September 10, 2020
Pratt Students Convert Everyday Waste into Viable Products and Materials
The new Material Lab Prize recognizes emerging talents who create designs and composites out of reclaimed waste.
It’s estimated that 8 million tons of plastic bags end up in the ocean every year. The mounting global waste crisis seems like an insurmountable obstacle, and it’s hard to imagine how design can offer any real solutions, especially since the discipline is so complicit in the proliferation of consumer goods, rapid industrialization, and the fossil fuel economy.
Nowadays, the design world is working hard to backpedal and make amends. Though a growing number of independent practitioners and institutions have made a valiant effort to investigate and uncover the causes of these deep-seated evils, they’ve only recently applied their findings to developing applicable methodologies. Major manufacturers have begun to follow suit and scale up these discoveries but are slow to implement real systemic change. With superficial greenwashing still rampant in many sectors of the design industry, the challenge of transitioning to a fully sustainable circular economy is as daunting as ever.
One of the underlying objectives of this new mandate is finding ways to repurpose the waste streams that already exist rather than extracting raw materials from the earth and depleting what remains of our natural resources. The other is to shift the way we think about design, production, and consumption. Like with most contemporary issues, the best course of instigating change is on the educational level, and recent years have seen a propagation of student projects and academic awards focused on alternative eco-friendly materials. Not yet subject to the constraints of the “real world,” students can learn, adopt, and experiment with new methodologies and materials. In turn, they can bring that absorbed knowledge and experience into their professional careers, and the design community can learn much from their inventiveness.
Leading New York art and design school Pratt Institute launched its first-ever annual Material Lab Prize late last month. Developed by the institution’s new 25 thousand-sample library and research center, the grant program honors students who engage in material exploration. These emerging talents look at the global waste crisis, not as an impenetrable barrier, but as an opportunity for fresh alchemic ideation, whether it be new types of functional products, workable materials, or production processes.
“Nearly all young designers are reckoning with the ethics of making new things during an ecological crisis. At Pratt, exploring materials that might otherwise become landfill truly permeates the studio culture,” Pratt Material Lab manager Jay Lemire reflects. “That being said, students aren’t always aware of what’s going on in other departments. We created the prize to foster an interdisciplinary dialogue and showcase some of the most forward-thinking work created on campus.”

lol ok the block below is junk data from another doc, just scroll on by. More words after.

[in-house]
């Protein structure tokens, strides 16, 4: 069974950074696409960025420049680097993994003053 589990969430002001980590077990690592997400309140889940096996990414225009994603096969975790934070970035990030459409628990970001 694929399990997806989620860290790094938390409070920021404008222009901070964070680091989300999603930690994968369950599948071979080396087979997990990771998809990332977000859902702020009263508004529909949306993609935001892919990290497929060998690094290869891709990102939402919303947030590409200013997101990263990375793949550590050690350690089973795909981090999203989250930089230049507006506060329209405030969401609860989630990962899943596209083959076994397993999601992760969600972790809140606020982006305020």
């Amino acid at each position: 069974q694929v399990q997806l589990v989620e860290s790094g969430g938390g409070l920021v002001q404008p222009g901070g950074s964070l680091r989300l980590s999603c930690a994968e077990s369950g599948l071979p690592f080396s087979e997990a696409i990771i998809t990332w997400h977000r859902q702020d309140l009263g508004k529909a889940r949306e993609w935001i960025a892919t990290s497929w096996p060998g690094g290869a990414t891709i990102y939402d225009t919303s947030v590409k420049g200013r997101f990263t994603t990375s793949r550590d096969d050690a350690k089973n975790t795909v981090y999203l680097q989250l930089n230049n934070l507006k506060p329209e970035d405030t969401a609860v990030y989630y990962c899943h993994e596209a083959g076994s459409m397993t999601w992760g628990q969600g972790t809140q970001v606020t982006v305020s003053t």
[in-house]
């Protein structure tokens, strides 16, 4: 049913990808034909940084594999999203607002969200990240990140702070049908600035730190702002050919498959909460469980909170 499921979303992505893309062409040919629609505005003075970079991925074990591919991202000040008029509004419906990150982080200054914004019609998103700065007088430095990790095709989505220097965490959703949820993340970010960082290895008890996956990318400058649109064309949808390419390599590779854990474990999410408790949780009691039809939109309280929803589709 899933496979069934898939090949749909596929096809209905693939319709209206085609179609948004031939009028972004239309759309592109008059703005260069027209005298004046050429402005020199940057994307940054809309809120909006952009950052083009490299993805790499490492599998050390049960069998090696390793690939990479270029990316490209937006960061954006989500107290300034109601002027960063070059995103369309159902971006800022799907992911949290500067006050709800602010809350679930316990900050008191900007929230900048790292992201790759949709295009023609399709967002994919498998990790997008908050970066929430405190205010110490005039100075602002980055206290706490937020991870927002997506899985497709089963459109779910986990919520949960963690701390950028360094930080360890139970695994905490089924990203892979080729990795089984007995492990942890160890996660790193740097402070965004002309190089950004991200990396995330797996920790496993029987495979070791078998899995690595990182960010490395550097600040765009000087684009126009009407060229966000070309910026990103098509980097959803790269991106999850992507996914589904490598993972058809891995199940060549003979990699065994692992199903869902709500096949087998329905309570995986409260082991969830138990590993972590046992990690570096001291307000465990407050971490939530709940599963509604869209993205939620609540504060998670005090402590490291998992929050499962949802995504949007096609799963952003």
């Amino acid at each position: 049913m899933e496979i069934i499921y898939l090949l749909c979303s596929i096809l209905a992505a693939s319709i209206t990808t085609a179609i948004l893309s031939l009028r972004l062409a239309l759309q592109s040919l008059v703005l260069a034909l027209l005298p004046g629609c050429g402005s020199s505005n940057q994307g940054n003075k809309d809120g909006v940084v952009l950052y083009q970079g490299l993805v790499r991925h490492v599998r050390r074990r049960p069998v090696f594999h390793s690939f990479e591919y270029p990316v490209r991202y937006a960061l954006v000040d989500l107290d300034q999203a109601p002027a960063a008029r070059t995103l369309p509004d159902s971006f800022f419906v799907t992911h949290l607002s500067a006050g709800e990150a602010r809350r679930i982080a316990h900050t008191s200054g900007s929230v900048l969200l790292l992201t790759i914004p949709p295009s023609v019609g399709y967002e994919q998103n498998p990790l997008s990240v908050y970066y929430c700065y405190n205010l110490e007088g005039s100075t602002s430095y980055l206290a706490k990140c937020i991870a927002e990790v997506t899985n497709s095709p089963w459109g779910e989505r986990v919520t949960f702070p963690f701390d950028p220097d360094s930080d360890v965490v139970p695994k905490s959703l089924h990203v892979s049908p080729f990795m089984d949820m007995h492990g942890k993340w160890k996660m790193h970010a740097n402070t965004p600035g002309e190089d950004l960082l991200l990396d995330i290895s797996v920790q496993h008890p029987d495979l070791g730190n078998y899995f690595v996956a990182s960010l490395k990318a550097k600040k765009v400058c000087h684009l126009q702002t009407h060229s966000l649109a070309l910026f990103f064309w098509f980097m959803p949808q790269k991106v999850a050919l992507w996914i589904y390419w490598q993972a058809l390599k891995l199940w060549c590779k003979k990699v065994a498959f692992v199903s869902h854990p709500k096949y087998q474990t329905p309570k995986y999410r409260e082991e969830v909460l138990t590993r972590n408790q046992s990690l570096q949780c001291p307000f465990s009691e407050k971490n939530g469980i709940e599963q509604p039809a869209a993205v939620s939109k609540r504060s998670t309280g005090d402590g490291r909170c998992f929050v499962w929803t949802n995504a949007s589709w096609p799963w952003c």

Bolstered by a stellar jury of renowned mid-career designers who incorporate research and salvaged materials in their own practices, the Material Lab Prize was carefully awarded based on various criteria. The panel—comprised of lighting designer Joseph Algieri, fashion designers Dara Douglas and Tara St. James, architectural designer Carlos Arnoldo Gamez, and art-led designers Misha Kahn and Pat Kim—scrutinized every submission based on creativity, innovation, and applicability.
2021 Masters of Industrial Design candidate Sophia Yimeng Sun was given the top accolade and a $1,000 prize for her Cocoon lamp. The luminaire features a pleated, helical lampshade derived from single use bonded HDPE plastic grocery bags. With her pared-back prototype, the up-and-coming designer demonstrates how one of the worst types of waste could easily be reused in various home furnishing applications. The lamp illuminates like one of Isamu Noguchi’s Akari sculptures. In that vein, the jury was particularly impressed by the design’s aesthetic and elegance.
In addition, entries that didn’t necessarily result in finished products were given special commendations. “Occasionally, completed products with non-traditional materials tend to close the conversation,” juror Misha Kahn explained. “Whereas research projects that suggest a range of potential applications can be more generative.”
Asad Jawed Ahmed’s Homeware Using Newspaper Wood project, an investigation into repurposing newspaper for a wide range of household applications, garnered the Industrial Design graduate second prize. Sustainable Design Certificate Program student Julia Brière received third prize for Avocado Waste, an open-ended research project exploring how bioplastics could be sourced from avocado pits. Experimental student projects like these show us what a more sustainable design future could look like, but the question remains; is the rest of the design industry ready to change and embrace more innovative solutions?
You may also enjoy “A Student Project Sheds Light on Local Materials.”
Would you like to comment on this article? Send your thoughts to: [email protected]
Register here for Metropolis Webinars
Connect with experts and design leaders on the most important conversations of the day.